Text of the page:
Investors heightening ODD on manager compliance post-SAC Capital, says Seward & Kissel
Institutional investors are likely to heighten their already rigorous operational due diligence and analysis on hedge funds’ compliance policies in light of the SAC Capital indictment, a lawyer from Seward & Kissel has warned.
This comes following a recent survey of operational due diligence professionals by Deutsche Bank, which said unsatisfactory compliance policies and procedures at hedge funds was the second most common reason for failing managers, putting it marginally behind substandard operational infrastructure and technology. Nearly three quarters of the Deutsche Bank respondents confirmed regulatory compliance was their top priority for 2013.
“Investors are going to pay more attention to compliance and ensuring managers have proper compliance procedures and policies in place. Hedge funds are likely to become even more cognisant about these issues going forward with all that has happened at SAC Capital and other investigations and prosecutions. I suspect managers will increase the educational awareness and training of employees, as well as conduct more spot checks on trading activity in light of these regulatory actions,” said Steve Nadel, partner at Seward & Kissel in New York.
SAC Capital was indicted by the FBI and US Attorney’s Office in Manhattan on charges of insider trading while the Securities and Exchange Commission (SEC) has filed civil charges against the firm’s founder Steve Cohen for failing to supervise properly his employees.
The hedge fund, which has approximately $14 billion in Assets under Management (AuM), could transform into a family office if redemptions continue at their current rate, and there is speculation its prime brokers could eliminate its credit lines or force it to post more collateral. However, the government’s decision not to freeze SAC Capital’s assets could alleviate prime brokers’ concerns about continuing their relations with the embattled hedge fund.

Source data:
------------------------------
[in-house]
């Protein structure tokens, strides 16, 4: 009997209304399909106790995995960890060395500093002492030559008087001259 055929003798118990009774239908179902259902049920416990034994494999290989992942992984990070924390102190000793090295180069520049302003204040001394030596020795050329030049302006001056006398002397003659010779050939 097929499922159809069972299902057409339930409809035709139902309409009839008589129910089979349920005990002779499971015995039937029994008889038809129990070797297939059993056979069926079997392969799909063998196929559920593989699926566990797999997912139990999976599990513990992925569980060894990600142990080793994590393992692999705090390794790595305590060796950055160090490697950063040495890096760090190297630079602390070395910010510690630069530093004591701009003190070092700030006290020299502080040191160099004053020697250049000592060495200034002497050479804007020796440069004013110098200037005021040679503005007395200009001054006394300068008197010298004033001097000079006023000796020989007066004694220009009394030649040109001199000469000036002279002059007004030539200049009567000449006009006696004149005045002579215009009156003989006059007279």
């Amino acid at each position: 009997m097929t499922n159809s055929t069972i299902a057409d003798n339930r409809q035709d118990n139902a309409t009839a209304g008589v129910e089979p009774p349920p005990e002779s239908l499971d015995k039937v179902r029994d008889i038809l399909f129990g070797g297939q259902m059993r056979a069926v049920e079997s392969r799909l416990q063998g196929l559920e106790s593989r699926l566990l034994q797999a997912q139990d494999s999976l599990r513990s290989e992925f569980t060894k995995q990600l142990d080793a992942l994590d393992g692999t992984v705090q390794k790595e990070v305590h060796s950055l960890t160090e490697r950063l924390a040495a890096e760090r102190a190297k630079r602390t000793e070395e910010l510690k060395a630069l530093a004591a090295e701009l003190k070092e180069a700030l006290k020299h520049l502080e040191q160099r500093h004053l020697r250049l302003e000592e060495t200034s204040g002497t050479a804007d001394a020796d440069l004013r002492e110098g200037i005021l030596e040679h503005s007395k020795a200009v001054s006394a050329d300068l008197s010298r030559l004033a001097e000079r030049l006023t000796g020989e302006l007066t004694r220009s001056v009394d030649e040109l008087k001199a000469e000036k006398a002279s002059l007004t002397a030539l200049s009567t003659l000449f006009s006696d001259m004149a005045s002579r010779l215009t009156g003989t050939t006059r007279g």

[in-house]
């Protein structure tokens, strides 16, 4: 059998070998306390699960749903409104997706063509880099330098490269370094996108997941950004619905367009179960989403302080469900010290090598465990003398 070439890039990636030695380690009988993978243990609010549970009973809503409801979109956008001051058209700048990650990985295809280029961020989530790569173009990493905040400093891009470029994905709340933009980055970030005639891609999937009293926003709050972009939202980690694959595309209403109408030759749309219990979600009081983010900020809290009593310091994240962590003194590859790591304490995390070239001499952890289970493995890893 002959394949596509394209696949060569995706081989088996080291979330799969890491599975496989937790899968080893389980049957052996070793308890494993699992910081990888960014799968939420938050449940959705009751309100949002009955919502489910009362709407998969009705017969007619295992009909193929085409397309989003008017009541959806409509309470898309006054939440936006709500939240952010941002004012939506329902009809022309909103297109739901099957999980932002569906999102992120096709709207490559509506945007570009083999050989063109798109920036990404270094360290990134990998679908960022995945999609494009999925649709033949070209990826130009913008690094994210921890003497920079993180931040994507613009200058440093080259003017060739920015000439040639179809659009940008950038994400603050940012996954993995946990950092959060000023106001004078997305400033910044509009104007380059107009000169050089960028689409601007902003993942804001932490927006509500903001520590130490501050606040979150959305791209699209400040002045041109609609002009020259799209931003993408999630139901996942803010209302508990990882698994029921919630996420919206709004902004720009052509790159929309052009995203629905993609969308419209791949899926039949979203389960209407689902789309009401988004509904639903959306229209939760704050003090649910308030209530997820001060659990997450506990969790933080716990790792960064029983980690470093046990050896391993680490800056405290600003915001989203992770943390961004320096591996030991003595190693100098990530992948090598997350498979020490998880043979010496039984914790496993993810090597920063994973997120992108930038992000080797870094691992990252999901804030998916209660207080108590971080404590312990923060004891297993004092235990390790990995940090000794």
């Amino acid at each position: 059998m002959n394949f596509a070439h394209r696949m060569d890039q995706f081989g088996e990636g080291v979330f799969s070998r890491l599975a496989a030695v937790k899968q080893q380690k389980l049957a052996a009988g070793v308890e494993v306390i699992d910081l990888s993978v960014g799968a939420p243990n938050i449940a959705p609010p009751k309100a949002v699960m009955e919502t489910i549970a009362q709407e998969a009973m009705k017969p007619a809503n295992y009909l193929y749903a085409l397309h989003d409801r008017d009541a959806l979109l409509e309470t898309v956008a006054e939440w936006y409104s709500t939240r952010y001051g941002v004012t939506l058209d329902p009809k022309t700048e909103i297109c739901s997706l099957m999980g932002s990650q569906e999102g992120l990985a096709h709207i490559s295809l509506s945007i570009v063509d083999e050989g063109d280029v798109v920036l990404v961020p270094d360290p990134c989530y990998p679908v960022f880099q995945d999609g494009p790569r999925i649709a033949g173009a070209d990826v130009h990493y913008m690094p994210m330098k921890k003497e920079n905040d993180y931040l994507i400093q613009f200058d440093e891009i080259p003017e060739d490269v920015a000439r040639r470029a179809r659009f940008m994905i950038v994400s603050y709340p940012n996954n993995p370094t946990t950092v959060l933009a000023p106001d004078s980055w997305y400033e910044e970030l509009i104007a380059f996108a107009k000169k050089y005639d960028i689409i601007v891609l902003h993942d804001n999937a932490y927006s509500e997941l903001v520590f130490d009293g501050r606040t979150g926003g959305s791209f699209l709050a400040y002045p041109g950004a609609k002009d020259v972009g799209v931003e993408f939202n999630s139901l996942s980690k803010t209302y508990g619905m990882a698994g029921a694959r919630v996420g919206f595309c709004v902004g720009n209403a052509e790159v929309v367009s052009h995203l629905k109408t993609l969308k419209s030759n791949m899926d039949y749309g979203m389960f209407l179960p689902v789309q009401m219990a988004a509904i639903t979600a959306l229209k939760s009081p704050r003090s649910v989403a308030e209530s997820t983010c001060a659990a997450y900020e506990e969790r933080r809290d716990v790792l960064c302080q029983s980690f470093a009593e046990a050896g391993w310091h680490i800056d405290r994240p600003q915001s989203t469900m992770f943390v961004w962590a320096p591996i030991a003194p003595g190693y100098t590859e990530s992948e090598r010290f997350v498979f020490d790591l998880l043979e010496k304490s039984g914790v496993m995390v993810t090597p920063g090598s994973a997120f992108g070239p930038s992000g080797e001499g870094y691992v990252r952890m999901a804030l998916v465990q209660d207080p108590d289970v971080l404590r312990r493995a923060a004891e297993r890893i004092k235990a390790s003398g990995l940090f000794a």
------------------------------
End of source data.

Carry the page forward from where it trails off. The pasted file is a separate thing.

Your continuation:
Regulators are also likely to be emboldened by the unfolding events, and will certainly have a renewed focus on enforcement. “The appointment of Mary Jo White as SEC chairman bought about a greater level of interest in enforcement matters at the SEC. Another, somewhat under-reported example of this aggression was the rejection of Philip Falcone’s offer of a settlement with the SEC,” said Nadel.
Falcone, who runs Harbinger Capital Partners, is accused by the SEC of improperly borrowing money from his fund to pay an income tax bill. His $18 million settlement was reportedly rejected by Mary Jo White as being insufficient.
However, Nadel said it would be wrong for the regulatory issues facing SAC Capital to tarnish the broader hedge fund industry. “SAC Capital is a well-known hedge fund but it is just one manager, and there are many hedge funds out there who are not accused of any wrong doing.” he said.
Regulatory reporting, namely though Forms ADV 1 and 2, as well as Form PF to the SEC, and Form CPO-PQR to the CFTC , means the authorities now have huge swathes of information and data about hedge funds, which could precipitate more investigations into managers. The SEC has made it no secret they are bolstering their enforcement division and antiquated technology systems to better collect and collate this data.
Nonetheless, experts point out regulators could suffer from information overload, which might cripple any potential enforcement actions and investigations. “The SEC has a huge amount of information now and they are going to have to digest it. There are a lot of filings that need to be reviewed, which they could find difficult. In the short-term, these regulatory reports are unlikely to be hugely useful as the SEC is still trying to get its head around the entire process, but they may prove useful in the longer-term,” said Nadel.